CIC: Sustainable Hunting and National Parks – two sides of the same coin
'Sustainable hunting and national parks are no contradictions. Instead, they complement each other. They are two sides of the same coin', said Dr. Rolf D. Baldus, President of CIC’s former Tropical Game Commission. He commented the increasing reports on dramatic decreases of wildlife in African national parks. Just recently the University of Cambridge published a research report according to which the abundance of key species including lion, wildebeest, giraffe, buffalo and zebra had declined on an average by almost 60% between 1970 and 2005. Main reasons are poaching for bush meat and the lack of financial and personnel resources.
The International Council for Game and Wildlife Conservation supports national parks wherever they make sense. The CIC opposes, however, the establishment of parks which cannot be financed in the long run and which are rejected by the local people. Sometimes parks do not even generate the expenses for the tourism infrastructure and its maintenance. In such cases it is much better to introduce sustainable hunting tourism. No infrastructure is needed and with a minimum of environmental impact maximum revenues can be secured. This allows benefits for the local population and strengthens their interest in conservation.
West Africa and Kenya face the highest decreases of wildlife in their parks. This is symptomatic, as hunting is mostly banned in these countries. In Southern Africa on the other hand populations are mostly stable or are even characterized by significant increases. One important explanation is the revenues earned by landowners and rural communities from hunting. National parks are no islands, and if wildlife numbers decline outside, populations inside will suffer too.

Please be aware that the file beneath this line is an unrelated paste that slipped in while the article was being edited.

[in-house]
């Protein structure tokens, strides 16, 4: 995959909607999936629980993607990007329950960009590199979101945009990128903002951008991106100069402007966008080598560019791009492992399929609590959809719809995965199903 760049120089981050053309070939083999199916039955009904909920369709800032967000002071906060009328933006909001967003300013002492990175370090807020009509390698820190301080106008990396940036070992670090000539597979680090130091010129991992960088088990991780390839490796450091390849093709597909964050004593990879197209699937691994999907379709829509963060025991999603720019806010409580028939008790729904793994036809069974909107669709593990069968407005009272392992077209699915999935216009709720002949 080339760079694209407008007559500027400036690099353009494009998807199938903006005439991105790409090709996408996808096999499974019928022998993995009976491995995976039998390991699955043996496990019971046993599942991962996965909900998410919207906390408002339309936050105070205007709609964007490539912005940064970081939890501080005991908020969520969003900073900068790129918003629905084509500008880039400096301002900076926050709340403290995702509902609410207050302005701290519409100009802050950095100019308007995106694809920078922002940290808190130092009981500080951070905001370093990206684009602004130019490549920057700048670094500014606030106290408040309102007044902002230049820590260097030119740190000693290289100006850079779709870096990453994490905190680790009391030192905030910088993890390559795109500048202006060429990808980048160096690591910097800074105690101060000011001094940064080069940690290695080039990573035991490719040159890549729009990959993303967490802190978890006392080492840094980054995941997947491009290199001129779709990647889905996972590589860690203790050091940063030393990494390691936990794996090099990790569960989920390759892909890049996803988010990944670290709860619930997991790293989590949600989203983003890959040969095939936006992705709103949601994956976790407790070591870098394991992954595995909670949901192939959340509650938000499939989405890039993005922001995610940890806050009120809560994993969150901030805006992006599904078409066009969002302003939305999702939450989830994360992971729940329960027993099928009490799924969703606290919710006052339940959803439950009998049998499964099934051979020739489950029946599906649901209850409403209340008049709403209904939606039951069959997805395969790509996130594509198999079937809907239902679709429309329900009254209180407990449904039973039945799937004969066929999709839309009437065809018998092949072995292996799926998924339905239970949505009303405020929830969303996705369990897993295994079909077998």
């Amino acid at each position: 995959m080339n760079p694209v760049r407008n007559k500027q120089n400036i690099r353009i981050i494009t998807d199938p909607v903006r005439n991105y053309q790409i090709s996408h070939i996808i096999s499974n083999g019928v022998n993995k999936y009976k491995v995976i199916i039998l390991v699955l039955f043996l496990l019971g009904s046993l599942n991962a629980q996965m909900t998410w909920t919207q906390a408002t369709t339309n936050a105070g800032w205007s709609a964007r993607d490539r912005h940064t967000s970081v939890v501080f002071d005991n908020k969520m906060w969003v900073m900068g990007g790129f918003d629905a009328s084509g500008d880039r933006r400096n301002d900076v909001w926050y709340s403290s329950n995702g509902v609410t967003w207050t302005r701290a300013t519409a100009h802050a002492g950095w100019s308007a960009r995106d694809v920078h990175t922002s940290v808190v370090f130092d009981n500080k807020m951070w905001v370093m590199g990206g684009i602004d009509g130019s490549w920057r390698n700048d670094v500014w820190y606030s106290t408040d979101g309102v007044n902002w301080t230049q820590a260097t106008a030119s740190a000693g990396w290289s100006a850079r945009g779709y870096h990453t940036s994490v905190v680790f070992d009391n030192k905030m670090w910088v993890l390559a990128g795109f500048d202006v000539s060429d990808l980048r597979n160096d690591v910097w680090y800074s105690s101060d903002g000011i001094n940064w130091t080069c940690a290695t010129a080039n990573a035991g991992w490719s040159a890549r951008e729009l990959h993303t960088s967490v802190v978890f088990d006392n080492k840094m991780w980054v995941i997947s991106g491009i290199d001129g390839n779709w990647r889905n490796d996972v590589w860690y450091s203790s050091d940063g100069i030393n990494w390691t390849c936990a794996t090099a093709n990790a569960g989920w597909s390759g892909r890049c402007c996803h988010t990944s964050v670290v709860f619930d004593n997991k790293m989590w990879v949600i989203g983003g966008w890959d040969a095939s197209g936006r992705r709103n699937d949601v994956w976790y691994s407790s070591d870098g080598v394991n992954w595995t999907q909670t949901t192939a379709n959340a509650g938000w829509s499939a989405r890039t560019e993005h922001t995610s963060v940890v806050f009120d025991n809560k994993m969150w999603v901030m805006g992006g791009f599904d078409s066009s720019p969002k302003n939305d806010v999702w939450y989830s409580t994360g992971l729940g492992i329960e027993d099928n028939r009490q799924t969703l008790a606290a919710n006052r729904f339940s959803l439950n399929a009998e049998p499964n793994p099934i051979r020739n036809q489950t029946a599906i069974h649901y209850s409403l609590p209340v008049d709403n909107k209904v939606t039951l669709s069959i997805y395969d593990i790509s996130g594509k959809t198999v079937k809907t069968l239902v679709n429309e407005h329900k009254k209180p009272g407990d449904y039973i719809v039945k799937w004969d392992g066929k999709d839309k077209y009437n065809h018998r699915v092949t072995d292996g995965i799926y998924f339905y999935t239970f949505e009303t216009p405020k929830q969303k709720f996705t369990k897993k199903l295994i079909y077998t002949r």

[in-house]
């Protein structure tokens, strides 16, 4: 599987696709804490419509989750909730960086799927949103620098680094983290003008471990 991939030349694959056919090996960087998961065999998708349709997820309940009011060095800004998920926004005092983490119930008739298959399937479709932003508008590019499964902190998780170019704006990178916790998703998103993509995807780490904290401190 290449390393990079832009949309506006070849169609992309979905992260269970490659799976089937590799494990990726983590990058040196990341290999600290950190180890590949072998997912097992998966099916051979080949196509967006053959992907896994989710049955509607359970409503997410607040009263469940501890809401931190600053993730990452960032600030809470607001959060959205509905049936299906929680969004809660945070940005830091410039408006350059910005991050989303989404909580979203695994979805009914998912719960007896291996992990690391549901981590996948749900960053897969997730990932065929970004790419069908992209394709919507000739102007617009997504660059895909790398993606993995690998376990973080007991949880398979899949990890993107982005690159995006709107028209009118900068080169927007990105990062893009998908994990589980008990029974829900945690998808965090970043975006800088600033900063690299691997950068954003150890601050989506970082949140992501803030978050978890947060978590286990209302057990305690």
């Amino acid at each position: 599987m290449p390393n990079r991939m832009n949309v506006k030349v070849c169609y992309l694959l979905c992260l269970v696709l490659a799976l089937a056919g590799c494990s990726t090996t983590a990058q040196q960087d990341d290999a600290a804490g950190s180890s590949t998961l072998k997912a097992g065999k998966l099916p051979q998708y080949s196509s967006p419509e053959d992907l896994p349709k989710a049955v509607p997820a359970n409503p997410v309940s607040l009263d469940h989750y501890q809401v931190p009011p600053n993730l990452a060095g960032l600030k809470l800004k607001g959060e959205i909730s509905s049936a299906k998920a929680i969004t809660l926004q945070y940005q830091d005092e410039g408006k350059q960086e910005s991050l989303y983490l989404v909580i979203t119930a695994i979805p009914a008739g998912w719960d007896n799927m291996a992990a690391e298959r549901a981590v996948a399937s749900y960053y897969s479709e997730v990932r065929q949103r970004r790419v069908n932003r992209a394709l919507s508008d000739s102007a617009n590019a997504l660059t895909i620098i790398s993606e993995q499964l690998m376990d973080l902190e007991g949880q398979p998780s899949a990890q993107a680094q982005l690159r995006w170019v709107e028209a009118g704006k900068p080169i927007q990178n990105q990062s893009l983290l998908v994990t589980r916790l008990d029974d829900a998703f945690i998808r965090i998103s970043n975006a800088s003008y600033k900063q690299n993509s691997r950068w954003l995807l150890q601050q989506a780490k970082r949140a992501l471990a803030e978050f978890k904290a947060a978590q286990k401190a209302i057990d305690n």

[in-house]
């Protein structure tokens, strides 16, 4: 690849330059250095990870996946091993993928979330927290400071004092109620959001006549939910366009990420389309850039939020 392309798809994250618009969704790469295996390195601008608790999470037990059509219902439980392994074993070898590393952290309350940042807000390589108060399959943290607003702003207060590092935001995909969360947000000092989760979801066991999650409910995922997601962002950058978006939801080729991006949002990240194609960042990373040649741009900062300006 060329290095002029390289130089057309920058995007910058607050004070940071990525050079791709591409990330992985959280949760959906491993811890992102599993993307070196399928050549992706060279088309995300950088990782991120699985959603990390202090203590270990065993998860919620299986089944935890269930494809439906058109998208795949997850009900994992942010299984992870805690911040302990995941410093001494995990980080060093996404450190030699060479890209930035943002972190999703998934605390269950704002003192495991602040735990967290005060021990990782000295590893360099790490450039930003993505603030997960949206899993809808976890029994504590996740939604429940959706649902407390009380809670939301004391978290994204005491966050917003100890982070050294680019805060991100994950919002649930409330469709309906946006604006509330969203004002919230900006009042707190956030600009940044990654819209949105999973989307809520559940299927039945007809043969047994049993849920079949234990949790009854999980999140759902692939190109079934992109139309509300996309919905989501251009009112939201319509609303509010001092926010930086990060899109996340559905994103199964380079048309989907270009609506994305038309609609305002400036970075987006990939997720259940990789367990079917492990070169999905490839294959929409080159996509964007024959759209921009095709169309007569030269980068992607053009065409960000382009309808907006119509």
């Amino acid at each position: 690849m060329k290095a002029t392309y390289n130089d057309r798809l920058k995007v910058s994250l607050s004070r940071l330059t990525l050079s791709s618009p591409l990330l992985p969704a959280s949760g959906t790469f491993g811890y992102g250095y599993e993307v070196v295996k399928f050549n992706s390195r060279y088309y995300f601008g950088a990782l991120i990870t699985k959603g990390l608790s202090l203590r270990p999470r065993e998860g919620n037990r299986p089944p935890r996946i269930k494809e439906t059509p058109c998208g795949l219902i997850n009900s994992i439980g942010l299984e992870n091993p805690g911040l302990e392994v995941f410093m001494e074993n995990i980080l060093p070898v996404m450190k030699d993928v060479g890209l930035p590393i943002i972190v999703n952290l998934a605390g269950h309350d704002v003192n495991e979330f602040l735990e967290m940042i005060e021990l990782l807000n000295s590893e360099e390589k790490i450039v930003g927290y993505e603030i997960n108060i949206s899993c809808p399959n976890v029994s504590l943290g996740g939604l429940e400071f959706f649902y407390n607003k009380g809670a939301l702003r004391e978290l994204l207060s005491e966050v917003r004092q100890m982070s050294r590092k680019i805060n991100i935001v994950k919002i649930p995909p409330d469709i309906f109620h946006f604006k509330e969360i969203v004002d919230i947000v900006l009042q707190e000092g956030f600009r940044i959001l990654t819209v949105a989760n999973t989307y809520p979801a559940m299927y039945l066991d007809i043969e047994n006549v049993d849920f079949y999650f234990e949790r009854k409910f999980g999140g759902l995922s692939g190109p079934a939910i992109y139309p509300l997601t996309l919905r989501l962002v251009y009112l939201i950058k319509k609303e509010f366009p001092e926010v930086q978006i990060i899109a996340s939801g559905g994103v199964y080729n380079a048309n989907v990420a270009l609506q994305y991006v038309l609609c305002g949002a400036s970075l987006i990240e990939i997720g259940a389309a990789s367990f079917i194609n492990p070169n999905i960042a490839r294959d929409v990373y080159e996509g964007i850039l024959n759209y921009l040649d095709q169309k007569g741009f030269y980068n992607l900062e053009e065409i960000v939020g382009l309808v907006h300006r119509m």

The CIC appeals to African Governments, development aid donors and NGOs to include sustainable use of wildlife, including hunting, in programmes for wildlife conservation. This is also in line with Convention on Biological Diversity (CBD).
Together with the UN-Food and Agriculture Organization (FAO) the CIC has recently published a report about the experiences with Community Based Natural Resources Management in Africa during the last three decades. It shows clearly the potential for conservation and poverty alleviation.
Dr. Rolf D. Baldus